Woks have become a popular tool in American kitchens. Home cooks are looking for ways to cook healthier meals and experiment with more exotic recipes, and woks give them access to stir-frys and Chinese cuisine. Woks can be used for all types of cuisine, though, and are worth having around for any dish that you need to braise, steam, deep fry or stir-fry. Woks are widely available in most department and kitchen/cooking supply stores and are just as affordable as other cookware.
Wash a new wok with soap and water, then dry thoroughly.
Heat your wok over medium heat until it is very hot. When you drip some water into the wok, the water should bead up and dance across the bottom of the wok for a few seconds before completely dissipating. If it's too hot, take it off the heat, and allow it to cool slightly.
Coat the entire inside of the wok with oil while it is still on the heat. Pour 1 to 2 tbsp. of oil into the wok, and brush or wipe it around the entire inside of the wok. Use oil with a high smoking point, such as palm or peanut oil.
Allow the oil to cook to the wok's surface. Each time you do this, you will create a more stick-resistant surface.
Allow the wok to cool before storing.
Heat your wok over medium to medium-high heat until it is very hot, as described in Step 1 of the previous section.
Add cooking oil as soon as the wok is hot enough. Allow your oil to heat up for about 30 seconds. If you are deep-frying, pour in 2 to 3 inches or more of oil and allow its temperature to rise to 350 to 375 degrees F.
Cook your ingredients in the hot oil. Cook any meat ingredients first because they will take longer to cook than your vegetables, which should still be crisp when they're finished. If you are stir-frying a large portion, cook the ingredients in batches. Stir the ingredients so they cook evenly, then move them to a serving dish. If you're deep-frying, use your wire skimmer, also known as a spider, to flip your ingredients over in the hot oil and to remove the completely cooked food from the oil.
Steam your ingredients by placing them in your bamboo steamer and placing the cover on the steamer. Put enough water into the wok to come within 1 inch of the steamer's bottom food level. Bring the water to a simmer, and place your bamboo steamer directly into the wok. Remove the steamer from the wok as soon as your food is cooked.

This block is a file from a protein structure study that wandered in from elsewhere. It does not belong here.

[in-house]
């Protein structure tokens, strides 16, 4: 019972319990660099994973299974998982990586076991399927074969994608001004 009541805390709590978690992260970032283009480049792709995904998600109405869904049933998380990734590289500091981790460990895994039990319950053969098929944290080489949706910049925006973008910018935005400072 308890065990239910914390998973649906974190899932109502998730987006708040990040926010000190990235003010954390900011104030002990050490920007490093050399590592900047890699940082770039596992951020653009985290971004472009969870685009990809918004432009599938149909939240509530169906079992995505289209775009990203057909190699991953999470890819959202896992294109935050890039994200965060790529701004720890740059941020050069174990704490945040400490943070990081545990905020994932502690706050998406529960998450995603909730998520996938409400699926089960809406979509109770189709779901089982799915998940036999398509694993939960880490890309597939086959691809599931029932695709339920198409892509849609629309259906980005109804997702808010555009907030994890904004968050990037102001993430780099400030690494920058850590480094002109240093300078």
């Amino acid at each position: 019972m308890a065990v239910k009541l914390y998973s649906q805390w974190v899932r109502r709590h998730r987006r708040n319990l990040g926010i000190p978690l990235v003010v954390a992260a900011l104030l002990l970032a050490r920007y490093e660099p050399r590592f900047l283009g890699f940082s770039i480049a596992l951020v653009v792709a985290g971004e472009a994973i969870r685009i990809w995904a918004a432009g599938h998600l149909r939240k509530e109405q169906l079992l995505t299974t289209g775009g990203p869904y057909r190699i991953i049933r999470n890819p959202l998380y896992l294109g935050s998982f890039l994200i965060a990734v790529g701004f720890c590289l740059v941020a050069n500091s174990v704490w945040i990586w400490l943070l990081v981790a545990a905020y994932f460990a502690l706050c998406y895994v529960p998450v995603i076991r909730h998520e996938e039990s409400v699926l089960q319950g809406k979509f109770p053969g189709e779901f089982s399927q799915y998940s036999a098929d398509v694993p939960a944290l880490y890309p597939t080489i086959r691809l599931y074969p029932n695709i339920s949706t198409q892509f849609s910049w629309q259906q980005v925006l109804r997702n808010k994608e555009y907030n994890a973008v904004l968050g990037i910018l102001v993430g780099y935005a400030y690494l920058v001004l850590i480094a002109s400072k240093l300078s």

Allow your wok to cool and wipe out any leftover crumbs with a clean cloth or paper towel. Safely discard of any oil you may have used for deep frying. Never use soap on your wok because soap will destroy the wok's seasoning, and it will no longer be non-stick.
Rinse your wok under hot water and wipe it out with a non-abrasive sponge.
Use a brush with sturdy bristles if you have difficulty removing food from the wok. You can buy special wok brushes for this task. If the brush still doesn't work or you do not have one, pour some salt, preferably kosher salt, into the wok, and rub it into the stuck-on food with a paper towel or cloth until the food is scrubbed off. Then, rinse the wok under hot water and wipe it dry with a cloth.
Dry your wok completely before storing, especially if it is not rust-resistant. You can dry it on the stove over medium heat, then let it cool completely before putting it away.
If you accidentally wash your wok with soap, season it again before using. If your wok rusts, scrub the rust away with iron wool, wash the wok thoroughly with soap and hot water and season the wok again.
Your entire wok will get very hot over the stove. That's a good sign, but because woks can be heavy and awkward, be especially careful when handling them.